In Australia, pumped storage hydropower’s star is rising compared with gas

Pumped hydro energy storage is “becoming an alternative technology to fill the role that gas was initially envisaged to play in transitioning … to the increased take-up of renewable energy by combining the need for fast acting capacity with the flexibility of operating at a variety of generation levels.”

This is according to a recent report released by RepuTex, an energy and emissions advisory firm in Australia.

RepuTex says that the expansion of the Snowy Hydro scheme and the extension of the Liddell coal-fired plant represent the two core pillars of the government’s energy policy framework. This report is intended to examine the impact of these measures on the market, namely the impact on wholesale electricity prices and the interaction with continuing elevated gas prices.

Some key findings:

  • Should no new energy policy be implemented, elevated electricity prices are largely projected to continue
  • Direction to keep Liddell open and be refurbished ($900 million in capital investments) may throw a wrench into the 4,000 MW of advanced renewable projects that have not yet reached financial close
  • Modeling indicates that reduced competition from renewable sources would result in the New South Wales fuel mix becoming increasingly dependent on expensive gas
  • The governments’ commitment to Snowy 2.0 could provide 2,000 MW of readily dispatchable generation that would provide support during peak seasons while providing greater flexibility to potentially mothball aging coal-fired plants for use in a reserve role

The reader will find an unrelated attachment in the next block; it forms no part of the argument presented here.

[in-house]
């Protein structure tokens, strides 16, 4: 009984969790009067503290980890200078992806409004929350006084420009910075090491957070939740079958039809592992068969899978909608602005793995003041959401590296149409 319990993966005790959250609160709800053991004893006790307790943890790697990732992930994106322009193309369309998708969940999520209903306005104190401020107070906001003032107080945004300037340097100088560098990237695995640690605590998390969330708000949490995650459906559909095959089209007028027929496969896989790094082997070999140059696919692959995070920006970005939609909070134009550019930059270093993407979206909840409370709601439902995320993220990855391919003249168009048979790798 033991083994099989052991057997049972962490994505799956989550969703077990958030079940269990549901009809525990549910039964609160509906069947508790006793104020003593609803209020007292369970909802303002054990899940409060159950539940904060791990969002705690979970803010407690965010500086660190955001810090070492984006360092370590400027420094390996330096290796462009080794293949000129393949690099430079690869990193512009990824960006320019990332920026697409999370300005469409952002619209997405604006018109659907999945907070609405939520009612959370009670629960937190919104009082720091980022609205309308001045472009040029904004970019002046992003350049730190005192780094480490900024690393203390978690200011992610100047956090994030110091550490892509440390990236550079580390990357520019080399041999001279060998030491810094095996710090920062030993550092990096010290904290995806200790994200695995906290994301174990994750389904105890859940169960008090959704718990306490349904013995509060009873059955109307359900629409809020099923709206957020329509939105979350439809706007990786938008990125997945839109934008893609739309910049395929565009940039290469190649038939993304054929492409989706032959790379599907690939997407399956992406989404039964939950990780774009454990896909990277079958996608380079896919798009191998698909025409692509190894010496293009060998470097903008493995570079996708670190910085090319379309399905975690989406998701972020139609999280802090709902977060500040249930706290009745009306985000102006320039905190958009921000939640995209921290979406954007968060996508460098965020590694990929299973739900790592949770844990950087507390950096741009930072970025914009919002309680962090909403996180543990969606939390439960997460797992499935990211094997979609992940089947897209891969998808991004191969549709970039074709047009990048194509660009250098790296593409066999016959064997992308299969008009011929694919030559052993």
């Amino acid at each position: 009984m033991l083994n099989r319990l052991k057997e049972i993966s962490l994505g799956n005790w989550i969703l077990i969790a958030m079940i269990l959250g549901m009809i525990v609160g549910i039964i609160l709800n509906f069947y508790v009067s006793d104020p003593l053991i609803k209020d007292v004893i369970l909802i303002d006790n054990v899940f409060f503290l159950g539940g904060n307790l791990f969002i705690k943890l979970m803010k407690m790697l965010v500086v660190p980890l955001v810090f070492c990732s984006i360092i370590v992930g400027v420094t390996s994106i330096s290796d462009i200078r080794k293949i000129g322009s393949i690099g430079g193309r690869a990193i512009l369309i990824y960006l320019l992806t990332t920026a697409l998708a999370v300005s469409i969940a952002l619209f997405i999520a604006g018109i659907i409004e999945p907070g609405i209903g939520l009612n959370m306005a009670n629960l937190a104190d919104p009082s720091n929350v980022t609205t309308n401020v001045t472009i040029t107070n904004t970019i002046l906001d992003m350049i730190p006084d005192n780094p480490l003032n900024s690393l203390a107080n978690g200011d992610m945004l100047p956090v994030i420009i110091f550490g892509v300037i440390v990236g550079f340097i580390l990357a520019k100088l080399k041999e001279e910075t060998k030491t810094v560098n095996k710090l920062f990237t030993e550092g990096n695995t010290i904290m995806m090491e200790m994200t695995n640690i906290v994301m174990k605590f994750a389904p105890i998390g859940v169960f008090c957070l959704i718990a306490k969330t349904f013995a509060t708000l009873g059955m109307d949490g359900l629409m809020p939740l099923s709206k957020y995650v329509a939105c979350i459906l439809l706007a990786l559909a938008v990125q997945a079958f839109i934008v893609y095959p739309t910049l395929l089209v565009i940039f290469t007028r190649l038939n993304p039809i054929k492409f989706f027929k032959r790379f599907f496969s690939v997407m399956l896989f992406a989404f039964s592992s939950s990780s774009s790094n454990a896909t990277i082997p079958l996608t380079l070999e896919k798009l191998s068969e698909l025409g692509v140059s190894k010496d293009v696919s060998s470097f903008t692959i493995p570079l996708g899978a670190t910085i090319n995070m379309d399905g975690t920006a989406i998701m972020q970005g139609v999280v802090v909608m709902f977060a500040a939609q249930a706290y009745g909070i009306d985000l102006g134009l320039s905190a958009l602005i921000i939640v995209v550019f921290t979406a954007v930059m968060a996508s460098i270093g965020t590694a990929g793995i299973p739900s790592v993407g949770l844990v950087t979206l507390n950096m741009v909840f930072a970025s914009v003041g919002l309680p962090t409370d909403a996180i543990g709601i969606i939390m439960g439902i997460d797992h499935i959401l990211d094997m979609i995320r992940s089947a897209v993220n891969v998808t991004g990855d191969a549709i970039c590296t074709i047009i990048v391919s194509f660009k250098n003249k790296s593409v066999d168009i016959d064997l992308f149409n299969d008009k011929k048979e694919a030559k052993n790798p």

• Investment in Snowy 2.0 could offset expected uncertainty over the extension of Liddell
  • Even with Snowy 2.0, any large reinvestment in Liddell would be likely to jeopardize about 1,000 MW of advanced-stage renewable energy projects

In fact, RepuTex says, “Critically, considering increasing gas prices, pumped hydro energy storage is able to increasingly serve as a lower cost substitute for gas, with the added advantage of complementing low-cost variable renewable energy through increased flexibility and system balancing, rather than displacing it.”

“The outlook for gas to play a larger role in the energy mix is therefore dimming.”

To see more insights from the report, click here.

In HydroWorld’s latest report on Snowy Hydro 2.0, editor Michael Harris reported that additional federal funding was announced in August to help expedite feasibility studies for an expansion of the Snowy Mountains pumped storage project, increasing the output capacity by about 50%. Current capacity is 3,756 MW.

Click here for more information on pumped storage hydropower worldwide.

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